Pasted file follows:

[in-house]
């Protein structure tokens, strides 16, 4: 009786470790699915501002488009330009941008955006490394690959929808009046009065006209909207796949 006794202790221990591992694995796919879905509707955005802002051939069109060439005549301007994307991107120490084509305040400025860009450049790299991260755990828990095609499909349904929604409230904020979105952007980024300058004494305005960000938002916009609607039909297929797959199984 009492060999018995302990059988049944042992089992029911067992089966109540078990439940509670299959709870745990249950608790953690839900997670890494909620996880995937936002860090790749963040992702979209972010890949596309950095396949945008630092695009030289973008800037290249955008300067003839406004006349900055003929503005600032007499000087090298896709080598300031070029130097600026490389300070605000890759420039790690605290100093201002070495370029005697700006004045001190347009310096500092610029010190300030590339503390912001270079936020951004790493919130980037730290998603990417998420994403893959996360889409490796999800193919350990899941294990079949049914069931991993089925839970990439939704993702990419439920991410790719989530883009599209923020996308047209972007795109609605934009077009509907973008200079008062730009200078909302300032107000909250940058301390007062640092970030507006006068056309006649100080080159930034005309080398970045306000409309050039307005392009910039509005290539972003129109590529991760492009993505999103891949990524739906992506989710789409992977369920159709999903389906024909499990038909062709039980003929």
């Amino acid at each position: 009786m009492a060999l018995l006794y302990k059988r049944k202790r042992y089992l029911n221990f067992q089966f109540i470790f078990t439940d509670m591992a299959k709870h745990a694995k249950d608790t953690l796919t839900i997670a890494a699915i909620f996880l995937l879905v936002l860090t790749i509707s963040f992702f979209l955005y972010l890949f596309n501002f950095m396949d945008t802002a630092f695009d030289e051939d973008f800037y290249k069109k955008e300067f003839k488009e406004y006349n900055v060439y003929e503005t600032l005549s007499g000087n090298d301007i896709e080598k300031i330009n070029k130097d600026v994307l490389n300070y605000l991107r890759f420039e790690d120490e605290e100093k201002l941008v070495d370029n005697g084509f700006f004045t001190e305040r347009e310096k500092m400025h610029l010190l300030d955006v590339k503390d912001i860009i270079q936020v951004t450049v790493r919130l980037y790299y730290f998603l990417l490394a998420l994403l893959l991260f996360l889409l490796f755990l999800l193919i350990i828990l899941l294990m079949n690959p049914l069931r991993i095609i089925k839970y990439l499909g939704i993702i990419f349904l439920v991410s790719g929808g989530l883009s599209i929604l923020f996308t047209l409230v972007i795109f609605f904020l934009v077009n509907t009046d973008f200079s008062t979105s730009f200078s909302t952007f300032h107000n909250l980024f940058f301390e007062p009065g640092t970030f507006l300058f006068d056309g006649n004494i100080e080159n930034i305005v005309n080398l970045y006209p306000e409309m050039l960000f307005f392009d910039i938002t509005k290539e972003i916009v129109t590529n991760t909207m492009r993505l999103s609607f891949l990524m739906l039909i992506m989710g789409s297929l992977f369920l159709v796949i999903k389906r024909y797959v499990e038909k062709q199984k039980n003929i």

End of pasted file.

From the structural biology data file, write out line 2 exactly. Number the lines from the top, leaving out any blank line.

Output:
């Protein structure tokens, strides 16, 4: 009786470790699915501002488009330009941008955006490394690959929808009046009065006209909207796949 006794202790221990591992694995796919879905509707955005802002051939069109060439005549301007994307991107120490084509305040400025860009450049790299991260755990828990095609499909349904929604409230904020979105952007980024300058004494305005960000938002916009609607039909297929797959199984 009492060999018995302990059988049944042992089992029911067992089966109540078990439940509670299959709870745990249950608790953690839900997670890494909620996880995937936002860090790749963040992702979209972010890949596309950095396949945008630092695009030289973008800037290249955008300067003839406004006349900055003929503005600032007499000087090298896709080598300031070029130097600026490389300070605000890759420039790690605290100093201002070495370029005697700006004045001190347009310096500092610029010190300030590339503390912001270079936020951004790493919130980037730290998603990417998420994403893959996360889409490796999800193919350990899941294990079949049914069931991993089925839970990439939704993702990419439920991410790719989530883009599209923020996308047209972007795109609605934009077009509907973008200079008062730009200078909302300032107000909250940058301390007062640092970030507006006068056309006649100080080159930034005309080398970045306000409309050039307005392009910039509005290539972003129109590529991760492009993505999103891949990524739906992506989710789409992977369920159709999903389906024909499990038909062709039980003929």